Microscope, Vol 57:2, p.59-62
Not so long ago, film cameras were used to collect images of microscopic and macroscopic items for documentation. The usual procedure was to load the camera with film, set the camera on a tripod, copy stand or microscope to begin the photo documentation process. Exposures were taken at the “best” exposure setting using a light meter with a gray card or a suitable region in the microscopic field of view. Exposures above and below this “best” setting were also collected in case there were features of interest that were not well exposed at the “best” exposure setting.
By using this exposure bracketing technique, images with suitable contrast and detail were routinely collected. With the tripod and copy stand, lighting was controlled by flash or by flood lights that were adjusted to provide the even illumination for the item of interest. Shooting items outdoors on a cloudy day was also an excellent alternative, especially when using film balanced for daylight. Even illumination was especially important when using the microscope.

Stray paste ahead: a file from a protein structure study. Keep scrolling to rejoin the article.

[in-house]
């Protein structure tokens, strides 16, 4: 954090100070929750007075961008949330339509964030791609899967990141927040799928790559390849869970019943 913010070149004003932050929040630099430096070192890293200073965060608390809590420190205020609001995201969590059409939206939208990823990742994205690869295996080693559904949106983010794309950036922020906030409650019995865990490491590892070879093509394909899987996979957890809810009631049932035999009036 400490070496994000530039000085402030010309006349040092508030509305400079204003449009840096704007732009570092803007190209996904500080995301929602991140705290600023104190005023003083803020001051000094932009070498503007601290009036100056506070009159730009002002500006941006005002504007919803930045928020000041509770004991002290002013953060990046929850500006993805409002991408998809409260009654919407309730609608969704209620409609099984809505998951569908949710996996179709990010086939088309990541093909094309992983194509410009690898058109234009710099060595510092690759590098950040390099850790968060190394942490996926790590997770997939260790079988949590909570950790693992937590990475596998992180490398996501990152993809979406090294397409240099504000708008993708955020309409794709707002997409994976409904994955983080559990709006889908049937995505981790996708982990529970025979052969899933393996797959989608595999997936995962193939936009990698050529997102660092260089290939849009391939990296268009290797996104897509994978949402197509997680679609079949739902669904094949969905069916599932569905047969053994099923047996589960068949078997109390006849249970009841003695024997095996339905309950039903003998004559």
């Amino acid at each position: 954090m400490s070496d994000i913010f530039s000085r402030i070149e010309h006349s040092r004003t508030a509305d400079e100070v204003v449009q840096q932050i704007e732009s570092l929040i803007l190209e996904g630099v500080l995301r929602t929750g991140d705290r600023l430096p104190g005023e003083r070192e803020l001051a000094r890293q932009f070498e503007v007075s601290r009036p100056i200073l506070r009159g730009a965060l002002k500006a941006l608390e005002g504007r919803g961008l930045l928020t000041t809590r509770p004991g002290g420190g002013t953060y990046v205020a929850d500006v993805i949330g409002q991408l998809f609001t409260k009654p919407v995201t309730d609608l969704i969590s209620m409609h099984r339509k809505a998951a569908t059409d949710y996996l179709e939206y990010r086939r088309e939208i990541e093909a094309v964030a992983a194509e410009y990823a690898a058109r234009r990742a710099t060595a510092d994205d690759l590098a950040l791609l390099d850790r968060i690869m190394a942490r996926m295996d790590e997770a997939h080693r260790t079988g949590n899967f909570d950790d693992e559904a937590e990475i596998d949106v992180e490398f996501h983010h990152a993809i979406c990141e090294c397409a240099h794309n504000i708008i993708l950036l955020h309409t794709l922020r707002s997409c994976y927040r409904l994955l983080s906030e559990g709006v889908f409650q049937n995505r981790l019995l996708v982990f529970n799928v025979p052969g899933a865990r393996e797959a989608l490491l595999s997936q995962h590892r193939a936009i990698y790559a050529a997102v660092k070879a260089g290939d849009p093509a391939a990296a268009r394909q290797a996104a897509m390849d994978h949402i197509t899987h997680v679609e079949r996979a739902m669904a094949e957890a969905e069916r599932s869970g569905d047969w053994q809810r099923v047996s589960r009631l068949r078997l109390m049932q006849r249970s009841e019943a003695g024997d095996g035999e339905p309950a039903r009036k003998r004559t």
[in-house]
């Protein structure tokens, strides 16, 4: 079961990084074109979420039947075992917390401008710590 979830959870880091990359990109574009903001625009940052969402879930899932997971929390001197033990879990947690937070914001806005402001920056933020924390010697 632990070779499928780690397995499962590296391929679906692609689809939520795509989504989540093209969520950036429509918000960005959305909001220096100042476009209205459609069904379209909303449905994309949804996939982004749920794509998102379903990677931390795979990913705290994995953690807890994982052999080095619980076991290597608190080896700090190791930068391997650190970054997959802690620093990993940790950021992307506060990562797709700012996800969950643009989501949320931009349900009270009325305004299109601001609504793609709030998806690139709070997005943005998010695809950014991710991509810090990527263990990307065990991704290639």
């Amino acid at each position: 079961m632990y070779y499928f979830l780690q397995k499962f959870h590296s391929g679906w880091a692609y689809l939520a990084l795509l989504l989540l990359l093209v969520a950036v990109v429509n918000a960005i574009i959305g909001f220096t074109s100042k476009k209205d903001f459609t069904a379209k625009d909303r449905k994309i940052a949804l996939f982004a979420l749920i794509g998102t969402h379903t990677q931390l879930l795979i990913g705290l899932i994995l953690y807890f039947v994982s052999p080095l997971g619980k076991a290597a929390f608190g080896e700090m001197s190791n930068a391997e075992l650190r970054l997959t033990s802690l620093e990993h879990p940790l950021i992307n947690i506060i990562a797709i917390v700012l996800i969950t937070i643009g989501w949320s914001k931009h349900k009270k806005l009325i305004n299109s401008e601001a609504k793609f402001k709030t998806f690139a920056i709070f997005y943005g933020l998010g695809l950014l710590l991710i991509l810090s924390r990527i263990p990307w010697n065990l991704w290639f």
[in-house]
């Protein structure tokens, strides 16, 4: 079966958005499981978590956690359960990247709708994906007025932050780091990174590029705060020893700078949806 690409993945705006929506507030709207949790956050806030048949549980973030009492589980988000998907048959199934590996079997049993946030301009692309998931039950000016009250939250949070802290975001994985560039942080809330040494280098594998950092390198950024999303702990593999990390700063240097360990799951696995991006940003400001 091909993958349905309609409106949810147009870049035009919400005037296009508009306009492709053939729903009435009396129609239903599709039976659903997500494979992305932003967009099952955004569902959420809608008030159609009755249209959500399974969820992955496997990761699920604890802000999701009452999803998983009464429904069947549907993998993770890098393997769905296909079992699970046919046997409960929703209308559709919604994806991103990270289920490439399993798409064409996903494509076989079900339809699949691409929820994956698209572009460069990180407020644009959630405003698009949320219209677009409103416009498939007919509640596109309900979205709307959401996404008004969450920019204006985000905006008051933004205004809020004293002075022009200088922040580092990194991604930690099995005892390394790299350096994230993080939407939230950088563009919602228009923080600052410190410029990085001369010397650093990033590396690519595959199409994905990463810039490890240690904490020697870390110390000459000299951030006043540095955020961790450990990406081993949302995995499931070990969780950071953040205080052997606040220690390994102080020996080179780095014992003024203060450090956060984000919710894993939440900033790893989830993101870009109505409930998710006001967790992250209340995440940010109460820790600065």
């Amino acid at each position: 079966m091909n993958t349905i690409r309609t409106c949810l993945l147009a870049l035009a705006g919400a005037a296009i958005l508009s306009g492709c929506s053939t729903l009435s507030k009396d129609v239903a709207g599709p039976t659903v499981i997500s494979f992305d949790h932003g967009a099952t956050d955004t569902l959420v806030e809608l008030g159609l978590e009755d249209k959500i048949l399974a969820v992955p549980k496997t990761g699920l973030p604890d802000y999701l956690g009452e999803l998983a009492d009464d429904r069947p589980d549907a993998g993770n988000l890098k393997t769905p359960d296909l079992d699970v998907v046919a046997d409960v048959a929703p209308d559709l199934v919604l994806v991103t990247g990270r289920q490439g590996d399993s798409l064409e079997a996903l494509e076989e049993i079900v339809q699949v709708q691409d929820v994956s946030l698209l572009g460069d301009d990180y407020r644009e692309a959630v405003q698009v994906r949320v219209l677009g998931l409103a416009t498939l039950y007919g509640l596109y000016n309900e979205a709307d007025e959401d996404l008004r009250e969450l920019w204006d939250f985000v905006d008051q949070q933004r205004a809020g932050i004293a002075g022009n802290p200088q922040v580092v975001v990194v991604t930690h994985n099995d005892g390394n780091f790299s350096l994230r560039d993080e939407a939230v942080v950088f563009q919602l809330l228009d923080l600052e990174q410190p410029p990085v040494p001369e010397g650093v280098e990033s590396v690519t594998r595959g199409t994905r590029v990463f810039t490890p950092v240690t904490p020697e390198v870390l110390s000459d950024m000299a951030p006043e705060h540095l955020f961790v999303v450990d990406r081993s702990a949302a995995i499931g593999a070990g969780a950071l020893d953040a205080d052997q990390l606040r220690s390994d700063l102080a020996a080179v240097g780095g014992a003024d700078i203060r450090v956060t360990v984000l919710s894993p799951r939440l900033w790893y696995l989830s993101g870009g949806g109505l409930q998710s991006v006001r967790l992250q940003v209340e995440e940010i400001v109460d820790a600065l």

Until camera sensors can be improved and manufactured to capture a greater dynamic range than is presently available, HDR images will provide a means to recover some of the contrast that is discarded by today’s digital cameras. A quick internet search on HDR will return a range of articles, books and software that can be explored to educate and excite even the most accomplished digital photomicrographers! All you need is the software (many versions can be used on a trial basis at no cost), a reflected light stereomicroscope using brightfield or darkfield illumination, and a rigid mounting so each image exposure is in the exact position as the last.
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